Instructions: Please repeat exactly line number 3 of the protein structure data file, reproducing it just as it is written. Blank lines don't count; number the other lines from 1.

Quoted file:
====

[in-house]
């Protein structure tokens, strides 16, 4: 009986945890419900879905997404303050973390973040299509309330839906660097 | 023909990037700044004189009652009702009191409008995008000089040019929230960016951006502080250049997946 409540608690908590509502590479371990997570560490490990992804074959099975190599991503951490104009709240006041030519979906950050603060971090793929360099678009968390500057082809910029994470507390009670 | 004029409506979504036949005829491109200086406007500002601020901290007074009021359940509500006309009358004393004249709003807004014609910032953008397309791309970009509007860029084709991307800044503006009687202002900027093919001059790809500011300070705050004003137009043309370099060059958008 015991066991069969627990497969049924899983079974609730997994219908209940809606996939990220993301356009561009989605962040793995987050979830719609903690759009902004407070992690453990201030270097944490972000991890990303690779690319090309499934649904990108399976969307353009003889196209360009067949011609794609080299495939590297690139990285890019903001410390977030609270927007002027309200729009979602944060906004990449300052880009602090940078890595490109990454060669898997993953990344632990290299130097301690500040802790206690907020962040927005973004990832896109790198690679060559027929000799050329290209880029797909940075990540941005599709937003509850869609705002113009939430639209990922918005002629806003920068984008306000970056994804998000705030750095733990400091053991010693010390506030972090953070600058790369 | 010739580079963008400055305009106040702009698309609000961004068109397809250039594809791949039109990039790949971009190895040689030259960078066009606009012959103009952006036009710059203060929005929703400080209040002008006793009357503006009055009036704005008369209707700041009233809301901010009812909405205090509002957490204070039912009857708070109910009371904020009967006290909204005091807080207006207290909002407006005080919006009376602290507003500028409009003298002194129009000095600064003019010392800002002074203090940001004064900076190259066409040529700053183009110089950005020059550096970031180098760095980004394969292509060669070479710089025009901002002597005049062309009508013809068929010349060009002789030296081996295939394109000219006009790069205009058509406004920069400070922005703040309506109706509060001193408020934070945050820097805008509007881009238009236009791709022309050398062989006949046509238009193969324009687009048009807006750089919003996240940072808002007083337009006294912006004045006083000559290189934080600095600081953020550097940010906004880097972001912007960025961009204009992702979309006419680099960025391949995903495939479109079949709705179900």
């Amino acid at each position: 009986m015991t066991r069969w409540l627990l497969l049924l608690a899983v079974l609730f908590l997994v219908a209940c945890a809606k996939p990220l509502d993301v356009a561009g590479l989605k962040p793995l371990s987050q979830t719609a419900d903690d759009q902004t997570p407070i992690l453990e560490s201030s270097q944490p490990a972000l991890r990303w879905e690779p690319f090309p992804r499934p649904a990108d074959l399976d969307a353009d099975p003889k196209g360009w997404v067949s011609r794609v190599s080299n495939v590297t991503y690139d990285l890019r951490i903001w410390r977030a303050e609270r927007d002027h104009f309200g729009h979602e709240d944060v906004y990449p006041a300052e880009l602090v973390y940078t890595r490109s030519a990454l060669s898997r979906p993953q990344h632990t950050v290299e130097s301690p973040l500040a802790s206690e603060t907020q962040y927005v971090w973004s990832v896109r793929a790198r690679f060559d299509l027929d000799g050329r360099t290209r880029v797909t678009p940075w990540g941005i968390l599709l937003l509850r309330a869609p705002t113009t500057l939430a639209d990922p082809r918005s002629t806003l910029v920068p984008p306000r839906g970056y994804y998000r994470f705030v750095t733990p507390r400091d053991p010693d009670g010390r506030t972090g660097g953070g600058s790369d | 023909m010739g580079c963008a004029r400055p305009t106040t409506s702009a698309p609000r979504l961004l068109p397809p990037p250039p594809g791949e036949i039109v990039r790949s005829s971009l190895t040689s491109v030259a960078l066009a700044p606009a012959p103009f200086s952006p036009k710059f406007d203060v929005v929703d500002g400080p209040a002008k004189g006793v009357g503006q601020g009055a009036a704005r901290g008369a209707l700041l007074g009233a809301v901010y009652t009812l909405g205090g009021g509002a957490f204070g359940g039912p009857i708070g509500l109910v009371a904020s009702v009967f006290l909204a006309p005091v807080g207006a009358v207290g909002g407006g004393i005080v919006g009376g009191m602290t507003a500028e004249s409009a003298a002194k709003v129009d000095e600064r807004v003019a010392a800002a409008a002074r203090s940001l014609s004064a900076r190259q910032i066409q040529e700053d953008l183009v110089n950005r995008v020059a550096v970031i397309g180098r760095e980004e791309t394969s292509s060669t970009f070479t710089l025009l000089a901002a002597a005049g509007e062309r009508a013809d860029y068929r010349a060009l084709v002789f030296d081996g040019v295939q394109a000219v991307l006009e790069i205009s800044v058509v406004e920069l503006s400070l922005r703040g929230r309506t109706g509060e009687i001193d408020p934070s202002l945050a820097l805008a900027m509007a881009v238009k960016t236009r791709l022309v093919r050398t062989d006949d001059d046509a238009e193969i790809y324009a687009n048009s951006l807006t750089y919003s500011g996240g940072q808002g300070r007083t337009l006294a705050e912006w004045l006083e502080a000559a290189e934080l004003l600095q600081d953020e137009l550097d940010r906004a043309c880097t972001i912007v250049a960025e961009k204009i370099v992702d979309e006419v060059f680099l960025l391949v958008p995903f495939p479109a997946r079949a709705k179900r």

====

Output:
């Amino acid at each position: 009986m015991t066991r069969w409540l627990l497969l049924l608690a899983v079974l609730f908590l997994v219908a209940c945890a809606k996939p990220l509502d993301v356009a561009g590479l989605k962040p793995l371990s987050q979830t719609a419900d903690d759009q902004t997570p407070i992690l453990e560490s201030s270097q944490p490990a972000l991890r990303w879905e690779p690319f090309p992804r499934p649904a990108d074959l399976d969307a353009d099975p003889k196209g360009w997404v067949s011609r794609v190599s080299n495939v590297t991503y690139d990285l890019r951490i903001w410390r977030a303050e609270r927007d002027h104009f309200g729009h979602e709240d944060v906004y990449p006041a300052e880009l602090v973390y940078t890595r490109s030519a990454l060669s898997r979906p993953q990344h632990t950050v290299e130097s301690p973040l500040a802790s206690e603060t907020q962040y927005v971090w973004s990832v896109r793929a790198r690679f060559d299509l027929d000799g050329r360099t290209r880029v797909t678009p940075w990540g941005i968390l599709l937003l509850r309330a869609p705002t113009t500057l939430a639209d990922p082809r918005s002629t806003l910029v920068p984008p306000r839906g970056y994804y998000r994470f705030v750095t733990p507390r400091d053991p010693d009670g010390r506030t972090g660097g953070g600058s790369d | 023909m010739g580079c963008a004029r400055p305009t106040t409506s702009a698309p609000r979504l961004l068109p397809p990037p250039p594809g791949e036949i039109v990039r790949s005829s971009l190895t040689s491109v030259a960078l066009a700044p606009a012959p103009f200086s952006p036009k710059f406007d203060v929005v929703d500002g400080p209040a002008k004189g006793v009357g503006q601020g009055a009036a704005r901290g008369a209707l700041l007074g009233a809301v901010y009652t009812l909405g205090g009021g509002a957490f204070g359940g039912p009857i708070g509500l109910v009371a904020s009702v009967f006290l909204a006309p005091v807080g207006a009358v207290g909002g407006g004393i005080v919006g009376g009191m602290t507003a500028e004249s409009a003298a002194k709003v129009d000095e600064r807004v003019a010392a800002a409008a002074r203090s940001l014609s004064a900076r190259q910032i066409q040529e700053d953008l183009v110089n950005r995008v020059a550096v970031i397309g180098r760095e980004e791309t394969s292509s060669t970009f070479t710089l025009l000089a901002a002597a005049g509007e062309r009508a013809d860029y068929r010349a060009l084709v002789f030296d081996g040019v295939q394109a000219v991307l006009e790069i205009s800044v058509v406004e920069l503006s400070l922005r703040g929230r309506t109706g509060e009687i001193d408020p934070s202002l945050a820097l805008a900027m509007a881009v238009k960016t236009r791709l022309v093919r050398t062989d006949d001059d046509a238009e193969i790809y324009a687009n048009s951006l807006t750089y919003s500011g996240g940072q808002g300070r007083t337009l006294a705050e912006w004045l006083e502080a000559a290189e934080l004003l600095q600081d953020e137009l550097d940010r906004a043309c880097t972001i912007v250049a960025e961009k204009i370099v992702d979309e006419v060059f680099l960025l391949v958008p995903f495939p479109a997946r079949a709705k179900r």